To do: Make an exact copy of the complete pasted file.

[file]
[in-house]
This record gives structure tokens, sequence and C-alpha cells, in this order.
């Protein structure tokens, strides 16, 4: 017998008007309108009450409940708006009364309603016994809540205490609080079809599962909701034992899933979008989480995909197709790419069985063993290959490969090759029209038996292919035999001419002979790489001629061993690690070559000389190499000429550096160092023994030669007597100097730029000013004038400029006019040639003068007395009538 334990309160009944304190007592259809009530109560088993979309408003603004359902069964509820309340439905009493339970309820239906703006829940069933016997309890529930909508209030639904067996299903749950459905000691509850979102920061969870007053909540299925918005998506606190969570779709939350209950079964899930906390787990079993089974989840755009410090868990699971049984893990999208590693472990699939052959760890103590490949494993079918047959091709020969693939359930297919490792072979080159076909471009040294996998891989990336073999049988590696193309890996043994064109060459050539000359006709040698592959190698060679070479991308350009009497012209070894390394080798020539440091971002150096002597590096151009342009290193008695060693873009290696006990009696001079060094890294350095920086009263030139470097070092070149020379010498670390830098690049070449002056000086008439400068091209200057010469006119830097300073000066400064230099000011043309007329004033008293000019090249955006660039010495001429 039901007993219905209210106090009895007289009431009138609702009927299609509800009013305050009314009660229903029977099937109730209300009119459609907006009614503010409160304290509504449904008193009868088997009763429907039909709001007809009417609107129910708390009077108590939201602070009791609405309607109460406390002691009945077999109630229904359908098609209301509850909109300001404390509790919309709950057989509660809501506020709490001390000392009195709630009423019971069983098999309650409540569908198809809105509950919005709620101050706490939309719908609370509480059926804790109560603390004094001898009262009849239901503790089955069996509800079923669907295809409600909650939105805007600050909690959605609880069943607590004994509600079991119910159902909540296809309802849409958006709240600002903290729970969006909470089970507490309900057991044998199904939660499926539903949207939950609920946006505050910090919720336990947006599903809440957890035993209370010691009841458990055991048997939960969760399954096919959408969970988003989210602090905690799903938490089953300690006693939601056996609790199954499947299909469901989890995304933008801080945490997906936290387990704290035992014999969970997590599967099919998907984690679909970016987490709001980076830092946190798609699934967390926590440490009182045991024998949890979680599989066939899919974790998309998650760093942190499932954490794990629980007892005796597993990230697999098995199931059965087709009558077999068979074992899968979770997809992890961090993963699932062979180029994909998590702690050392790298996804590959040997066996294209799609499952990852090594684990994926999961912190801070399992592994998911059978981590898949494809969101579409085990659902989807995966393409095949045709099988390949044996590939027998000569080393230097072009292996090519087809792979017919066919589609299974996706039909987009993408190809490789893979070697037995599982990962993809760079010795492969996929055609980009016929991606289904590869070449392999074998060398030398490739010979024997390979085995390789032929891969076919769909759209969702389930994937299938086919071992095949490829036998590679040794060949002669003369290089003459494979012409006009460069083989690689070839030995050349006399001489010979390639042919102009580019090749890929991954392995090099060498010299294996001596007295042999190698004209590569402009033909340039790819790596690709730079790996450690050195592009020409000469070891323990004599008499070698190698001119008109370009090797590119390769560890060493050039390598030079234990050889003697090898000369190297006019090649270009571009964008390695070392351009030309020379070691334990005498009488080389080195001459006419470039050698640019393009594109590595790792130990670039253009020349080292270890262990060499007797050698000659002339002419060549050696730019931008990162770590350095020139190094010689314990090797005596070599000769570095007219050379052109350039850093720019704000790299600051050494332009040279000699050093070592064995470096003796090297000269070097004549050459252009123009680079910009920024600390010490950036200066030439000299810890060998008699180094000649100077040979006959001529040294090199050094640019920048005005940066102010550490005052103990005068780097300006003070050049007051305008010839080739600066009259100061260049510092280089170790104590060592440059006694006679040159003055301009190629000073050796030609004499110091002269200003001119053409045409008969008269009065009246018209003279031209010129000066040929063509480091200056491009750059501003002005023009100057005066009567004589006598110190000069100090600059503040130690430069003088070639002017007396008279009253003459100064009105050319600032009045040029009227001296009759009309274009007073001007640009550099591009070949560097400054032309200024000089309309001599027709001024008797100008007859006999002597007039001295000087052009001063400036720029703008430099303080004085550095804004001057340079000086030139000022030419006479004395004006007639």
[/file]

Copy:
[in-house]
This record gives structure tokens, sequence and C-alpha cells, in this order.
């Protein structure tokens, strides 16, 4: 017998008007309108009450409940708006009364309603016994809540205490609080079809599962909701034992899933979008989480995909197709790419069985063993290959490969090759029209038996292919035999001419002979790489001629061993690690070559000389190499000429550096160092023994030669007597100097730029000013004038400029006019040639003068007395009538 334990309160009944304190007592259809009530109560088993979309408003603004359902069964509820309340439905009493339970309820239906703006829940069933016997309890529930909508209030639904067996299903749950459905000691509850979102920061969870007053909540299925918005998506606190969570779709939350209950079964899930906390787990079993089974989840755009410090868990699971049984893990999208590693472990699939052959760890103590490949494993079918047959091709020969693939359930297919490792072979080159076909471009040294996998891989990336073999049988590696193309890996043994064109060459050539000359006709040698592959190698060679070479991308350009009497012209070894390394080798020539440091971002150096002597590096151009342009290193008695060693873009290696006990009696001079060094890294350095920086009263030139470097070092070149020379010498670390830098690049070449002056000086008439400068091209200057010469006119830097300073000066400064230099000011043309007329004033008293000019090249955006660039010495001429 039901007993219905209210106090009895007289009431009138609702009927299609509800009013305050009314009660229903029977099937109730209300009119459609907006009614503010409160304290509504449904008193009868088997009763429907039909709001007809009417609107129910708390009077108590939201602070009791609405309607109460406390002691009945077999109630229904359908098609209301509850909109300001404390509790919309709950057989509660809501506020709490001390000392009195709630009423019971069983098999309650409540569908198809809105509950919005709620101050706490939309719908609370509480059926804790109560603390004094001898009262009849239901503790089955069996509800079923669907295809409600909650939105805007600050909690959605609880069943607590004994509600079991119910159902909540296809309802849409958006709240600002903290729970969006909470089970507490309900057991044998199904939660499926539903949207939950609920946006505050910090919720336990947006599903809440957890035993209370010691009841458990055991048997939960969760399954096919959408969970988003989210602090905690799903938490089953300690006693939601056996609790199954499947299909469901989890995304933008801080945490997906936290387990704290035992014999969970997590599967099919998907984690679909970016987490709001980076830092946190798609699934967390926590440490009182045991024998949890979680599989066939899919974790998309998650760093942190499932954490794990629980007892005796597993990230697999098995199931059965087709009558077999068979074992899968979770997809992890961090993963699932062979180029994909998590702690050392790298996804590959040997066996294209799609499952990852090594684990994926999961912190801070399992592994998911059978981590898949494809969101579409085990659902989807995966393409095949045709099988390949044996590939027998000569080393230097072009292996090519087809792979017919066919589609299974996706039909987009993408190809490789893979070697037995599982990962993809760079010795492969996929055609980009016929991606289904590869070449392999074998060398030398490739010979024997390979085995390789032929891969076919769909759209969702389930994937299938086919071992095949490829036998590679040794060949002669003369290089003459494979012409006009460069083989690689070839030995050349006399001489010979390639042919102009580019090749890929991954392995090099060498010299294996001596007295042999190698004209590569402009033909340039790819790596690709730079790996450690050195592009020409000469070891323990004599008499070698190698001119008109370009090797590119390769560890060493050039390598030079234990050889003697090898000369190297006019090649270009571009964008390695070392351009030309020379070691334990005498009488080389080195001459006419470039050698640019393009594109590595790792130990670039253009020349080292270890262990060499007797050698000659002339002419060549050696730019931008990162770590350095020139190094010689314990090797005596070599000769570095007219050379052109350039850093720019704000790299600051050494332009040279000699050093070592064995470096003796090297000269070097004549050459252009123009680079910009920024600390010490950036200066030439000299810890060998008699180094000649100077040979006959001529040294090199050094640019920048005005940066102010550490005052103990005068780097300006003070050049007051305008010839080739600066009259100061260049510092280089170790104590060592440059006694006679040159003055301009190629000073050796030609004499110091002269200003001119053409045409008969008269009065009246018209003279031209010129000066040929063509480091200056491009750059501003002005023009100057005066009567004589006598110190000069100090600059503040130690430069003088070639002017007396008279009253003459100064009105050319600032009045040029009227001296009759009309274009007073001007640009550099591009070949560097400054032309200024000089309309001599027709001024008797100008007859006999002597007039001295000087052009001063400036720029703008430099303080004085550095804004001057340079000086030139000022030419006479004395004006007639």